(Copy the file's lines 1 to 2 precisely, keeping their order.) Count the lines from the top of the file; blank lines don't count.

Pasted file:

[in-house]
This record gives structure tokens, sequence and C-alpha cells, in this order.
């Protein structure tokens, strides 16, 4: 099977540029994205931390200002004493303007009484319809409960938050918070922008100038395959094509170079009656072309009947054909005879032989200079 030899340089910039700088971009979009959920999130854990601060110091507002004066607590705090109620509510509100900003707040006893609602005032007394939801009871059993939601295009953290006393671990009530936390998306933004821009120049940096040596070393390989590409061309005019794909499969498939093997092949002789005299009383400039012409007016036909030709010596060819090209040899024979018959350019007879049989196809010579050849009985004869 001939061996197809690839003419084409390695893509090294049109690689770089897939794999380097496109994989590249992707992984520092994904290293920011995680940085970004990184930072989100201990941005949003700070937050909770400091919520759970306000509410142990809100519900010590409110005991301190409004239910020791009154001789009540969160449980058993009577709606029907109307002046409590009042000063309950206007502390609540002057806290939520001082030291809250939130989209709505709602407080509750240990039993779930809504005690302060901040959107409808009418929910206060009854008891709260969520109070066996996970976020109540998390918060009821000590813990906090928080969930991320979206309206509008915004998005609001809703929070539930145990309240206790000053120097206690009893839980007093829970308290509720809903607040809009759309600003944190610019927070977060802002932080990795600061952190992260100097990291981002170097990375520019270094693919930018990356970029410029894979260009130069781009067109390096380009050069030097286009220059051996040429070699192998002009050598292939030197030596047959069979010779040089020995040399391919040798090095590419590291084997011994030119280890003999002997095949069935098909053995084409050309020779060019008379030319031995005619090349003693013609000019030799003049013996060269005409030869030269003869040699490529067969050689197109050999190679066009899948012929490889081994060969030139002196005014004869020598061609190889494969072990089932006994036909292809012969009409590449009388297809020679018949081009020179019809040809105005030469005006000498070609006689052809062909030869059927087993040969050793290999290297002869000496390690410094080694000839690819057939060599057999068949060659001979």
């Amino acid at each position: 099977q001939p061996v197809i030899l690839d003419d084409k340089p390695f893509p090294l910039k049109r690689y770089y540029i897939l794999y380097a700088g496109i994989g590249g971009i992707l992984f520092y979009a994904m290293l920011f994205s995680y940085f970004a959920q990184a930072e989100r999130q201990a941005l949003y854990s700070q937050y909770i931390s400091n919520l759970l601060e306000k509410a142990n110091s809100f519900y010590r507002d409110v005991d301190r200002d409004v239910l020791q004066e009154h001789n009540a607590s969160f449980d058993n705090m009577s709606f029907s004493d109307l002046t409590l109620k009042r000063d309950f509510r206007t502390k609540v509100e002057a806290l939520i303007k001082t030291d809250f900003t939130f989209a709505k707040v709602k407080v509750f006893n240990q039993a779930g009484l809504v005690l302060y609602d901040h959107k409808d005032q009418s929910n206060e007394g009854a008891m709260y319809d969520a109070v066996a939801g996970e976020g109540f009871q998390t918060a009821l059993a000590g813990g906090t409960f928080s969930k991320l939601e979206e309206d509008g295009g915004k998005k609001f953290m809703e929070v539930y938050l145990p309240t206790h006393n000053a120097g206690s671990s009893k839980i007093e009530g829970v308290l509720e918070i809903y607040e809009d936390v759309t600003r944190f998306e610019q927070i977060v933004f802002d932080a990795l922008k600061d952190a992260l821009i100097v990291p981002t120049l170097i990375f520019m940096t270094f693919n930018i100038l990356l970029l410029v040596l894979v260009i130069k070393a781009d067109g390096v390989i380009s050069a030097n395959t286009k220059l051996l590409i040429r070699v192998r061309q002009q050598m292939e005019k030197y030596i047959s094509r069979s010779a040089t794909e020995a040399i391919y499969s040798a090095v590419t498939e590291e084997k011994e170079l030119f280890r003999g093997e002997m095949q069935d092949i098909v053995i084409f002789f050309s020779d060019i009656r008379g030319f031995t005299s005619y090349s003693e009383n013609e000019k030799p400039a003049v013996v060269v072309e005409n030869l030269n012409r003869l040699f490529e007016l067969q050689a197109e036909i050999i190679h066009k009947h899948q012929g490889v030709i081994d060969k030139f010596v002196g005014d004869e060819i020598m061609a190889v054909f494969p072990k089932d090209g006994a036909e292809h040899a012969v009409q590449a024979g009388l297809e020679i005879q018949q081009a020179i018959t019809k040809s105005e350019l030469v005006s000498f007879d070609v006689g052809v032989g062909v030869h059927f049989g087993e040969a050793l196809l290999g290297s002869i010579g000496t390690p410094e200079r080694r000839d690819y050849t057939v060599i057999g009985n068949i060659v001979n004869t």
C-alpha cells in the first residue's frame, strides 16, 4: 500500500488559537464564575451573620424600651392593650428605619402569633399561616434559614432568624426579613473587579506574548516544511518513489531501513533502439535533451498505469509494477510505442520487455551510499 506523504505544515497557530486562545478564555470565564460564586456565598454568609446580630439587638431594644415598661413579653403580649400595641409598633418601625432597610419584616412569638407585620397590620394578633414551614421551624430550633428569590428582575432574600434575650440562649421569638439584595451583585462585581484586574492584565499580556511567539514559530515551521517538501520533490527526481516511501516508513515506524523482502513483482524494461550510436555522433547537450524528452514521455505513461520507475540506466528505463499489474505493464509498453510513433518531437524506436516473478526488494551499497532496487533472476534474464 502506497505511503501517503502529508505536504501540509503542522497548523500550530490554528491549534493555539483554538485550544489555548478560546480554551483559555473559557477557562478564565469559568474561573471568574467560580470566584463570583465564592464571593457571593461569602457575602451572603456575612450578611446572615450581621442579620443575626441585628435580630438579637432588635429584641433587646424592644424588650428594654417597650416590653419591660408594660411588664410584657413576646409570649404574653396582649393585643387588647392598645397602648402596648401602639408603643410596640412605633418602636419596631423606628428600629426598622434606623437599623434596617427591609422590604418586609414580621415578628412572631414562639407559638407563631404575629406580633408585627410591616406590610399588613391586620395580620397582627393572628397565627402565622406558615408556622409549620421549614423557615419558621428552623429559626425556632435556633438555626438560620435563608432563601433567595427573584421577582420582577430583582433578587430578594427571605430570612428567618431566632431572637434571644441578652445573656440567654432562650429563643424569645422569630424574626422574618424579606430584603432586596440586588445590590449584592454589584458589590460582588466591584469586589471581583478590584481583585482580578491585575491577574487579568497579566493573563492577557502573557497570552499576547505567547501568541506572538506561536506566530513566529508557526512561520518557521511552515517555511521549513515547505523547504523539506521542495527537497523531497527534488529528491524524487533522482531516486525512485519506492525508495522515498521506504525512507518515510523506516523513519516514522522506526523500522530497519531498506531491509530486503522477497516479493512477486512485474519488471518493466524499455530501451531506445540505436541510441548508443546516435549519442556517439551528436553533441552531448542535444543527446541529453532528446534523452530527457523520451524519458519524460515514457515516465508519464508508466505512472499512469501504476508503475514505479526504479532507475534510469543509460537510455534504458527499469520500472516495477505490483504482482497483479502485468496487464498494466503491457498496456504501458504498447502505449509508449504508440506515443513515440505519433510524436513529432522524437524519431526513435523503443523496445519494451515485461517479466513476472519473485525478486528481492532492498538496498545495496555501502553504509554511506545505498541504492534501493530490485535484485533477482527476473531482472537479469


[in-house]
This record gives structure tokens, sequence and C-alpha cells, in this order.